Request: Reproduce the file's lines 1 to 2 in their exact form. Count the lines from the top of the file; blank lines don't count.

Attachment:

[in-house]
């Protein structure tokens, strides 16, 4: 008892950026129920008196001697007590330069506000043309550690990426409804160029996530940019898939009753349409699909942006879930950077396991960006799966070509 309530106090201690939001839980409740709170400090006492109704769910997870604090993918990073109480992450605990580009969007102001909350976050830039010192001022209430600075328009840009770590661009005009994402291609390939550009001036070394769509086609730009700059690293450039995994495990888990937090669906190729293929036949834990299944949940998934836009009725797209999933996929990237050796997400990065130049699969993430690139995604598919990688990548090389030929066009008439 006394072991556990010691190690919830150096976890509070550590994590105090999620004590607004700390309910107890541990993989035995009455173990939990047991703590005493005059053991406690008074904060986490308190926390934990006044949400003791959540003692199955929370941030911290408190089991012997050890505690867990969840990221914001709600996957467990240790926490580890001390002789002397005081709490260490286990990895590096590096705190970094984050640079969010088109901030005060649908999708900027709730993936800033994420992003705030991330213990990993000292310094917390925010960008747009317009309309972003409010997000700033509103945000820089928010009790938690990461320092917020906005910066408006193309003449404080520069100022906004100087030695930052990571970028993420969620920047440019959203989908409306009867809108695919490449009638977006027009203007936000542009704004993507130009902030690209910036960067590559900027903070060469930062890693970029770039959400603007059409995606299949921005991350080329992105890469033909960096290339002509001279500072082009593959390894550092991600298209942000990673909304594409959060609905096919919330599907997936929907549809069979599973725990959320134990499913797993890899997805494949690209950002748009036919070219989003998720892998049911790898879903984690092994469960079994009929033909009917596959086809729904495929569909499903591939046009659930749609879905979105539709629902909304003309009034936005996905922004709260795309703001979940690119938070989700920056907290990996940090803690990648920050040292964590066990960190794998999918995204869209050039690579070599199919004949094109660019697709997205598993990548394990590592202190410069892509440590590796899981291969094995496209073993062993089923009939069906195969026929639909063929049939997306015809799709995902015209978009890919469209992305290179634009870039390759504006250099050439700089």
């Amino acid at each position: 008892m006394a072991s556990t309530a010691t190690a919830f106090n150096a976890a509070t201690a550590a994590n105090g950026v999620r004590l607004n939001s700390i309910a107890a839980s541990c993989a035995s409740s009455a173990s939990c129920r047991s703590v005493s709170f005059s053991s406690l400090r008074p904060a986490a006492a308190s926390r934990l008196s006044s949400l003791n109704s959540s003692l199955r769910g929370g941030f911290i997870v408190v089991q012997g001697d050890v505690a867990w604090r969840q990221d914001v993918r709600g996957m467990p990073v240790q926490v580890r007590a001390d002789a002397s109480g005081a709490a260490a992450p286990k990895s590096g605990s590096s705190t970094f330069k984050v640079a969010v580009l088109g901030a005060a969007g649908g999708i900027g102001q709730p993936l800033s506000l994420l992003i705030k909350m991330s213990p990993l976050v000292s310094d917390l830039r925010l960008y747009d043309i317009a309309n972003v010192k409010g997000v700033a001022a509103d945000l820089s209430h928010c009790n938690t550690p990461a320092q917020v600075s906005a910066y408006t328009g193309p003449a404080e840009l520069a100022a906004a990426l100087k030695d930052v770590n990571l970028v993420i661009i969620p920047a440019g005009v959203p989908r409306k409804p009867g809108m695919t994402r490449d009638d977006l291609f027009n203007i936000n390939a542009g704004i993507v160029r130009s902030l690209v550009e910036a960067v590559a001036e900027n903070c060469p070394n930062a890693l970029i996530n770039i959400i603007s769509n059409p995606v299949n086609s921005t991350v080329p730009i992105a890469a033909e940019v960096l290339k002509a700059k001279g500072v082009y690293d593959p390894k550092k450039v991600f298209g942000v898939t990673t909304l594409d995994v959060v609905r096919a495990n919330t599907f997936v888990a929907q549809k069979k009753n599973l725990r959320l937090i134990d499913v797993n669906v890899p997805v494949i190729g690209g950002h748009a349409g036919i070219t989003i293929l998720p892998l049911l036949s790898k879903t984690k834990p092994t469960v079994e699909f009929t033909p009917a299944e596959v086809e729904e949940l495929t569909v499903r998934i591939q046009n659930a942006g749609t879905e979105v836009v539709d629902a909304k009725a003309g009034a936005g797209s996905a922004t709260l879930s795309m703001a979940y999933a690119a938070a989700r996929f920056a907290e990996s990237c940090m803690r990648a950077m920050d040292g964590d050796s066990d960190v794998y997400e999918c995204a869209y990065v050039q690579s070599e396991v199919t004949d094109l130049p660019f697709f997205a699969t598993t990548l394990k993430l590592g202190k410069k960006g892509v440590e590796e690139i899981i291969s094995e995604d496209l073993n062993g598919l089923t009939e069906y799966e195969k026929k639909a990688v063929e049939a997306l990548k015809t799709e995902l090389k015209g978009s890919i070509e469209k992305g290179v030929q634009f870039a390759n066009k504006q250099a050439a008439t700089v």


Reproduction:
[in-house]
């Protein structure tokens, strides 16, 4: 008892950026129920008196001697007590330069506000043309550690990426409804160029996530940019898939009753349409699909942006879930950077396991960006799966070509 309530106090201690939001839980409740709170400090006492109704769910997870604090993918990073109480992450605990580009969007102001909350976050830039010192001022209430600075328009840009770590661009005009994402291609390939550009001036070394769509086609730009700059690293450039995994495990888990937090669906190729293929036949834990299944949940998934836009009725797209999933996929990237050796997400990065130049699969993430690139995604598919990688990548090389030929066009008439 006394072991556990010691190690919830150096976890509070550590994590105090999620004590607004700390309910107890541990993989035995009455173990939990047991703590005493005059053991406690008074904060986490308190926390934990006044949400003791959540003692199955929370941030911290408190089991012997050890505690867990969840990221914001709600996957467990240790926490580890001390002789002397005081709490260490286990990895590096590096705190970094984050640079969010088109901030005060649908999708900027709730993936800033994420992003705030991330213990990993000292310094917390925010960008747009317009309309972003409010997000700033509103945000820089928010009790938690990461320092917020906005910066408006193309003449404080520069100022906004100087030695930052990571970028993420969620920047440019959203989908409306009867809108695919490449009638977006027009203007936000542009704004993507130009902030690209910036960067590559900027903070060469930062890693970029770039959400603007059409995606299949921005991350080329992105890469033909960096290339002509001279500072082009593959390894550092991600298209942000990673909304594409959060609905096919919330599907997936929907549809069979599973725990959320134990499913797993890899997805494949690209950002748009036919070219989003998720892998049911790898879903984690092994469960079994009929033909009917596959086809729904495929569909499903591939046009659930749609879905979105539709629902909304003309009034936005996905922004709260795309703001979940690119938070989700920056907290990996940090803690990648920050040292964590066990960190794998999918995204869209050039690579070599199919004949094109660019697709997205598993990548394990590592202190410069892509440590590796899981291969094995496209073993062993089923009939069906195969026929639909063929049939997306015809799709995902015209978009890919469209992305290179634009870039390759504006250099050439700089």